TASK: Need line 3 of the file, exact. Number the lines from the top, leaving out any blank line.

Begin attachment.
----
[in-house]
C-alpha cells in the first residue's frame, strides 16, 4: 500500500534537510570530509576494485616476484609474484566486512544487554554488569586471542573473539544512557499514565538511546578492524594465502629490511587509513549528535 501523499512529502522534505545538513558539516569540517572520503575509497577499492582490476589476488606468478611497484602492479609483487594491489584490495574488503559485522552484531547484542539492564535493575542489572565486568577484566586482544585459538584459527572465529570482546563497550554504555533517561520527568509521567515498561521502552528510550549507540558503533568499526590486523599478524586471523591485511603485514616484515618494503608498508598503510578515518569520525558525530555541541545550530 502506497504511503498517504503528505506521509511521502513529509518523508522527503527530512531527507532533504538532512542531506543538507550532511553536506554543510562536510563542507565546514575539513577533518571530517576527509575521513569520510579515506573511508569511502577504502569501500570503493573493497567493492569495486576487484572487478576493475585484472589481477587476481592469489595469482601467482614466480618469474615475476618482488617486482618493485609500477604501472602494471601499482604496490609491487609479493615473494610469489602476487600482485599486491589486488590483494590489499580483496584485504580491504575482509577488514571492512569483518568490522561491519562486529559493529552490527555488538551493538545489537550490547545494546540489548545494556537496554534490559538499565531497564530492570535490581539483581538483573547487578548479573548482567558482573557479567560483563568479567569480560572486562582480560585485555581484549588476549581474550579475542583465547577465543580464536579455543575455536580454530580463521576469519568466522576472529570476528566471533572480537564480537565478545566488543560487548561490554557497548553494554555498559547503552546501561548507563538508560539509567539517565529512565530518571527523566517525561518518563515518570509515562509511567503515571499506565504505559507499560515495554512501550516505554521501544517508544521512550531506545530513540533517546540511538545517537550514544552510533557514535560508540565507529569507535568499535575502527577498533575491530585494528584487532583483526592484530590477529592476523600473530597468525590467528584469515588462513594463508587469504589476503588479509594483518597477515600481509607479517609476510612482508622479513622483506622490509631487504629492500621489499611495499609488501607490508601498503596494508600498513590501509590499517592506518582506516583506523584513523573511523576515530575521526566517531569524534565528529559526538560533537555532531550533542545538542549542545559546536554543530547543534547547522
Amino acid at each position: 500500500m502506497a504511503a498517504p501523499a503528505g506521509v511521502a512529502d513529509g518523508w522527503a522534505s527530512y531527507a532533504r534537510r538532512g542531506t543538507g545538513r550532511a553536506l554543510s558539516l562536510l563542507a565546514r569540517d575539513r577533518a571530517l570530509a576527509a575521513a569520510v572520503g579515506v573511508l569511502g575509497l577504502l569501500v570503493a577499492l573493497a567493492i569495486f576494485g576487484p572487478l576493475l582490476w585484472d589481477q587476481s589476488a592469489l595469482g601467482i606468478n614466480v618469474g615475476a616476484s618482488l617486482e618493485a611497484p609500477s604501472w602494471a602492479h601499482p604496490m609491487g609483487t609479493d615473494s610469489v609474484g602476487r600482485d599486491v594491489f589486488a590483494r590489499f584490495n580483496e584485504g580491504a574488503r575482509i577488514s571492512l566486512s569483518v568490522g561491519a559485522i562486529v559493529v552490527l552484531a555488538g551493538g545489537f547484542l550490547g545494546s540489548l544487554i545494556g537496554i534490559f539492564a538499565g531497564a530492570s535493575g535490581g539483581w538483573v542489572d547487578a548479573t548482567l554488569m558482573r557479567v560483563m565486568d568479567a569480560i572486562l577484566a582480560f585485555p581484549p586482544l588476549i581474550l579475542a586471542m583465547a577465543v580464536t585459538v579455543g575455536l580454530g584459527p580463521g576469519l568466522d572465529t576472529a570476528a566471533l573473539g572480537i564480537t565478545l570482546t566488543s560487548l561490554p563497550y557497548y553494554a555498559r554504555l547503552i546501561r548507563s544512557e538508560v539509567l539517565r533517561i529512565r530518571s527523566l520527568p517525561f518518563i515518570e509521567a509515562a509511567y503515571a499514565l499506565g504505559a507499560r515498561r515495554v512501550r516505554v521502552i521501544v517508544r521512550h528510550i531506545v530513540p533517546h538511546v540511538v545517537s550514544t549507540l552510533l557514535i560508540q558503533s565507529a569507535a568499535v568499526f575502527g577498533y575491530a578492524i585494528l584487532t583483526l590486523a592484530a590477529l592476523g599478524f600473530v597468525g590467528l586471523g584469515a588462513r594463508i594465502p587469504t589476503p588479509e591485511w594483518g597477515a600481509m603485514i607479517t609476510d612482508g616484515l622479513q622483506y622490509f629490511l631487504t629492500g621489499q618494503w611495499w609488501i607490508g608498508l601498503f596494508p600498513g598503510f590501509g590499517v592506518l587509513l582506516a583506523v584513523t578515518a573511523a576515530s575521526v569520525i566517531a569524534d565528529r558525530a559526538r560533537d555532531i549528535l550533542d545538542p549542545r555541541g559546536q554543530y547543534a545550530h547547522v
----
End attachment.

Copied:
Amino acid at each position: 500500500m502506497a504511503a498517504p501523499a503528505g506521509v511521502a512529502d513529509g518523508w522527503a522534505s527530512y531527507a532533504r534537510r538532512g542531506t543538507g545538513r550532511a553536506l554543510s558539516l562536510l563542507a565546514r569540517d575539513r577533518a571530517l570530509a576527509a575521513a569520510v572520503g579515506v573511508l569511502g575509497l577504502l569501500v570503493a577499492l573493497a567493492i569495486f576494485g576487484p572487478l576493475l582490476w585484472d589481477q587476481s589476488a592469489l595469482g601467482i606468478n614466480v618469474g615475476a616476484s618482488l617486482e618493485a611497484p609500477s604501472w602494471a602492479h601499482p604496490m609491487g609483487t609479493d615473494s610469489v609474484g602476487r600482485d599486491v594491489f589486488a590483494r590489499f584490495n580483496e584485504g580491504a574488503r575482509i577488514s571492512l566486512s569483518v568490522g561491519a559485522i562486529v559493529v552490527l552484531a555488538g551493538g545489537f547484542l550490547g545494546s540489548l544487554i545494556g537496554i534490559f539492564a538499565g531497564a530492570s535493575g535490581g539483581w538483573v542489572d547487578a548479573t548482567l554488569m558482573r557479567v560483563m565486568d568479567a569480560i572486562l577484566a582480560f585485555p581484549p586482544l588476549i581474550l579475542a586471542m583465547a577465543v580464536t585459538v579455543g575455536l580454530g584459527p580463521g576469519l568466522d572465529t576472529a570476528a566471533l573473539g572480537i564480537t565478545l570482546t566488543s560487548l561490554p563497550y557497548y553494554a555498559r554504555l547503552i546501561r548507563s544512557e538508560v539509567l539517565r533517561i529512565r530518571s527523566l520527568p517525561f518518563i515518570e509521567a509515562a509511567y503515571a499514565l499506565g504505559a507499560r515498561r515495554v512501550r516505554v521502552i521501544v517508544r521512550h528510550i531506545v530513540p533517546h538511546v540511538v545517537s550514544t549507540l552510533l557514535i560508540q558503533s565507529a569507535a568499535v568499526f575502527g577498533y575491530a578492524i585494528l584487532t583483526l590486523a592484530a590477529l592476523g599478524f600473530v597468525g590467528l586471523g584469515a588462513r594463508i594465502p587469504t589476503p588479509e591485511w594483518g597477515a600481509m603485514i607479517t609476510d612482508g616484515l622479513q622483506y622490509f629490511l631487504t629492500g621489499q618494503w611495499w609488501i607490508g608498508l601498503f596494508p600498513g598503510f590501509g590499517v592506518l587509513l582506516a583506523v584513523t578515518a573511523a576515530s575521526v569520525i566517531a569524534d565528529r558525530a559526538r560533537d555532531i549528535l550533542d545538542p549542545r555541541g559546536q554543530y547543534a545550530h547547522v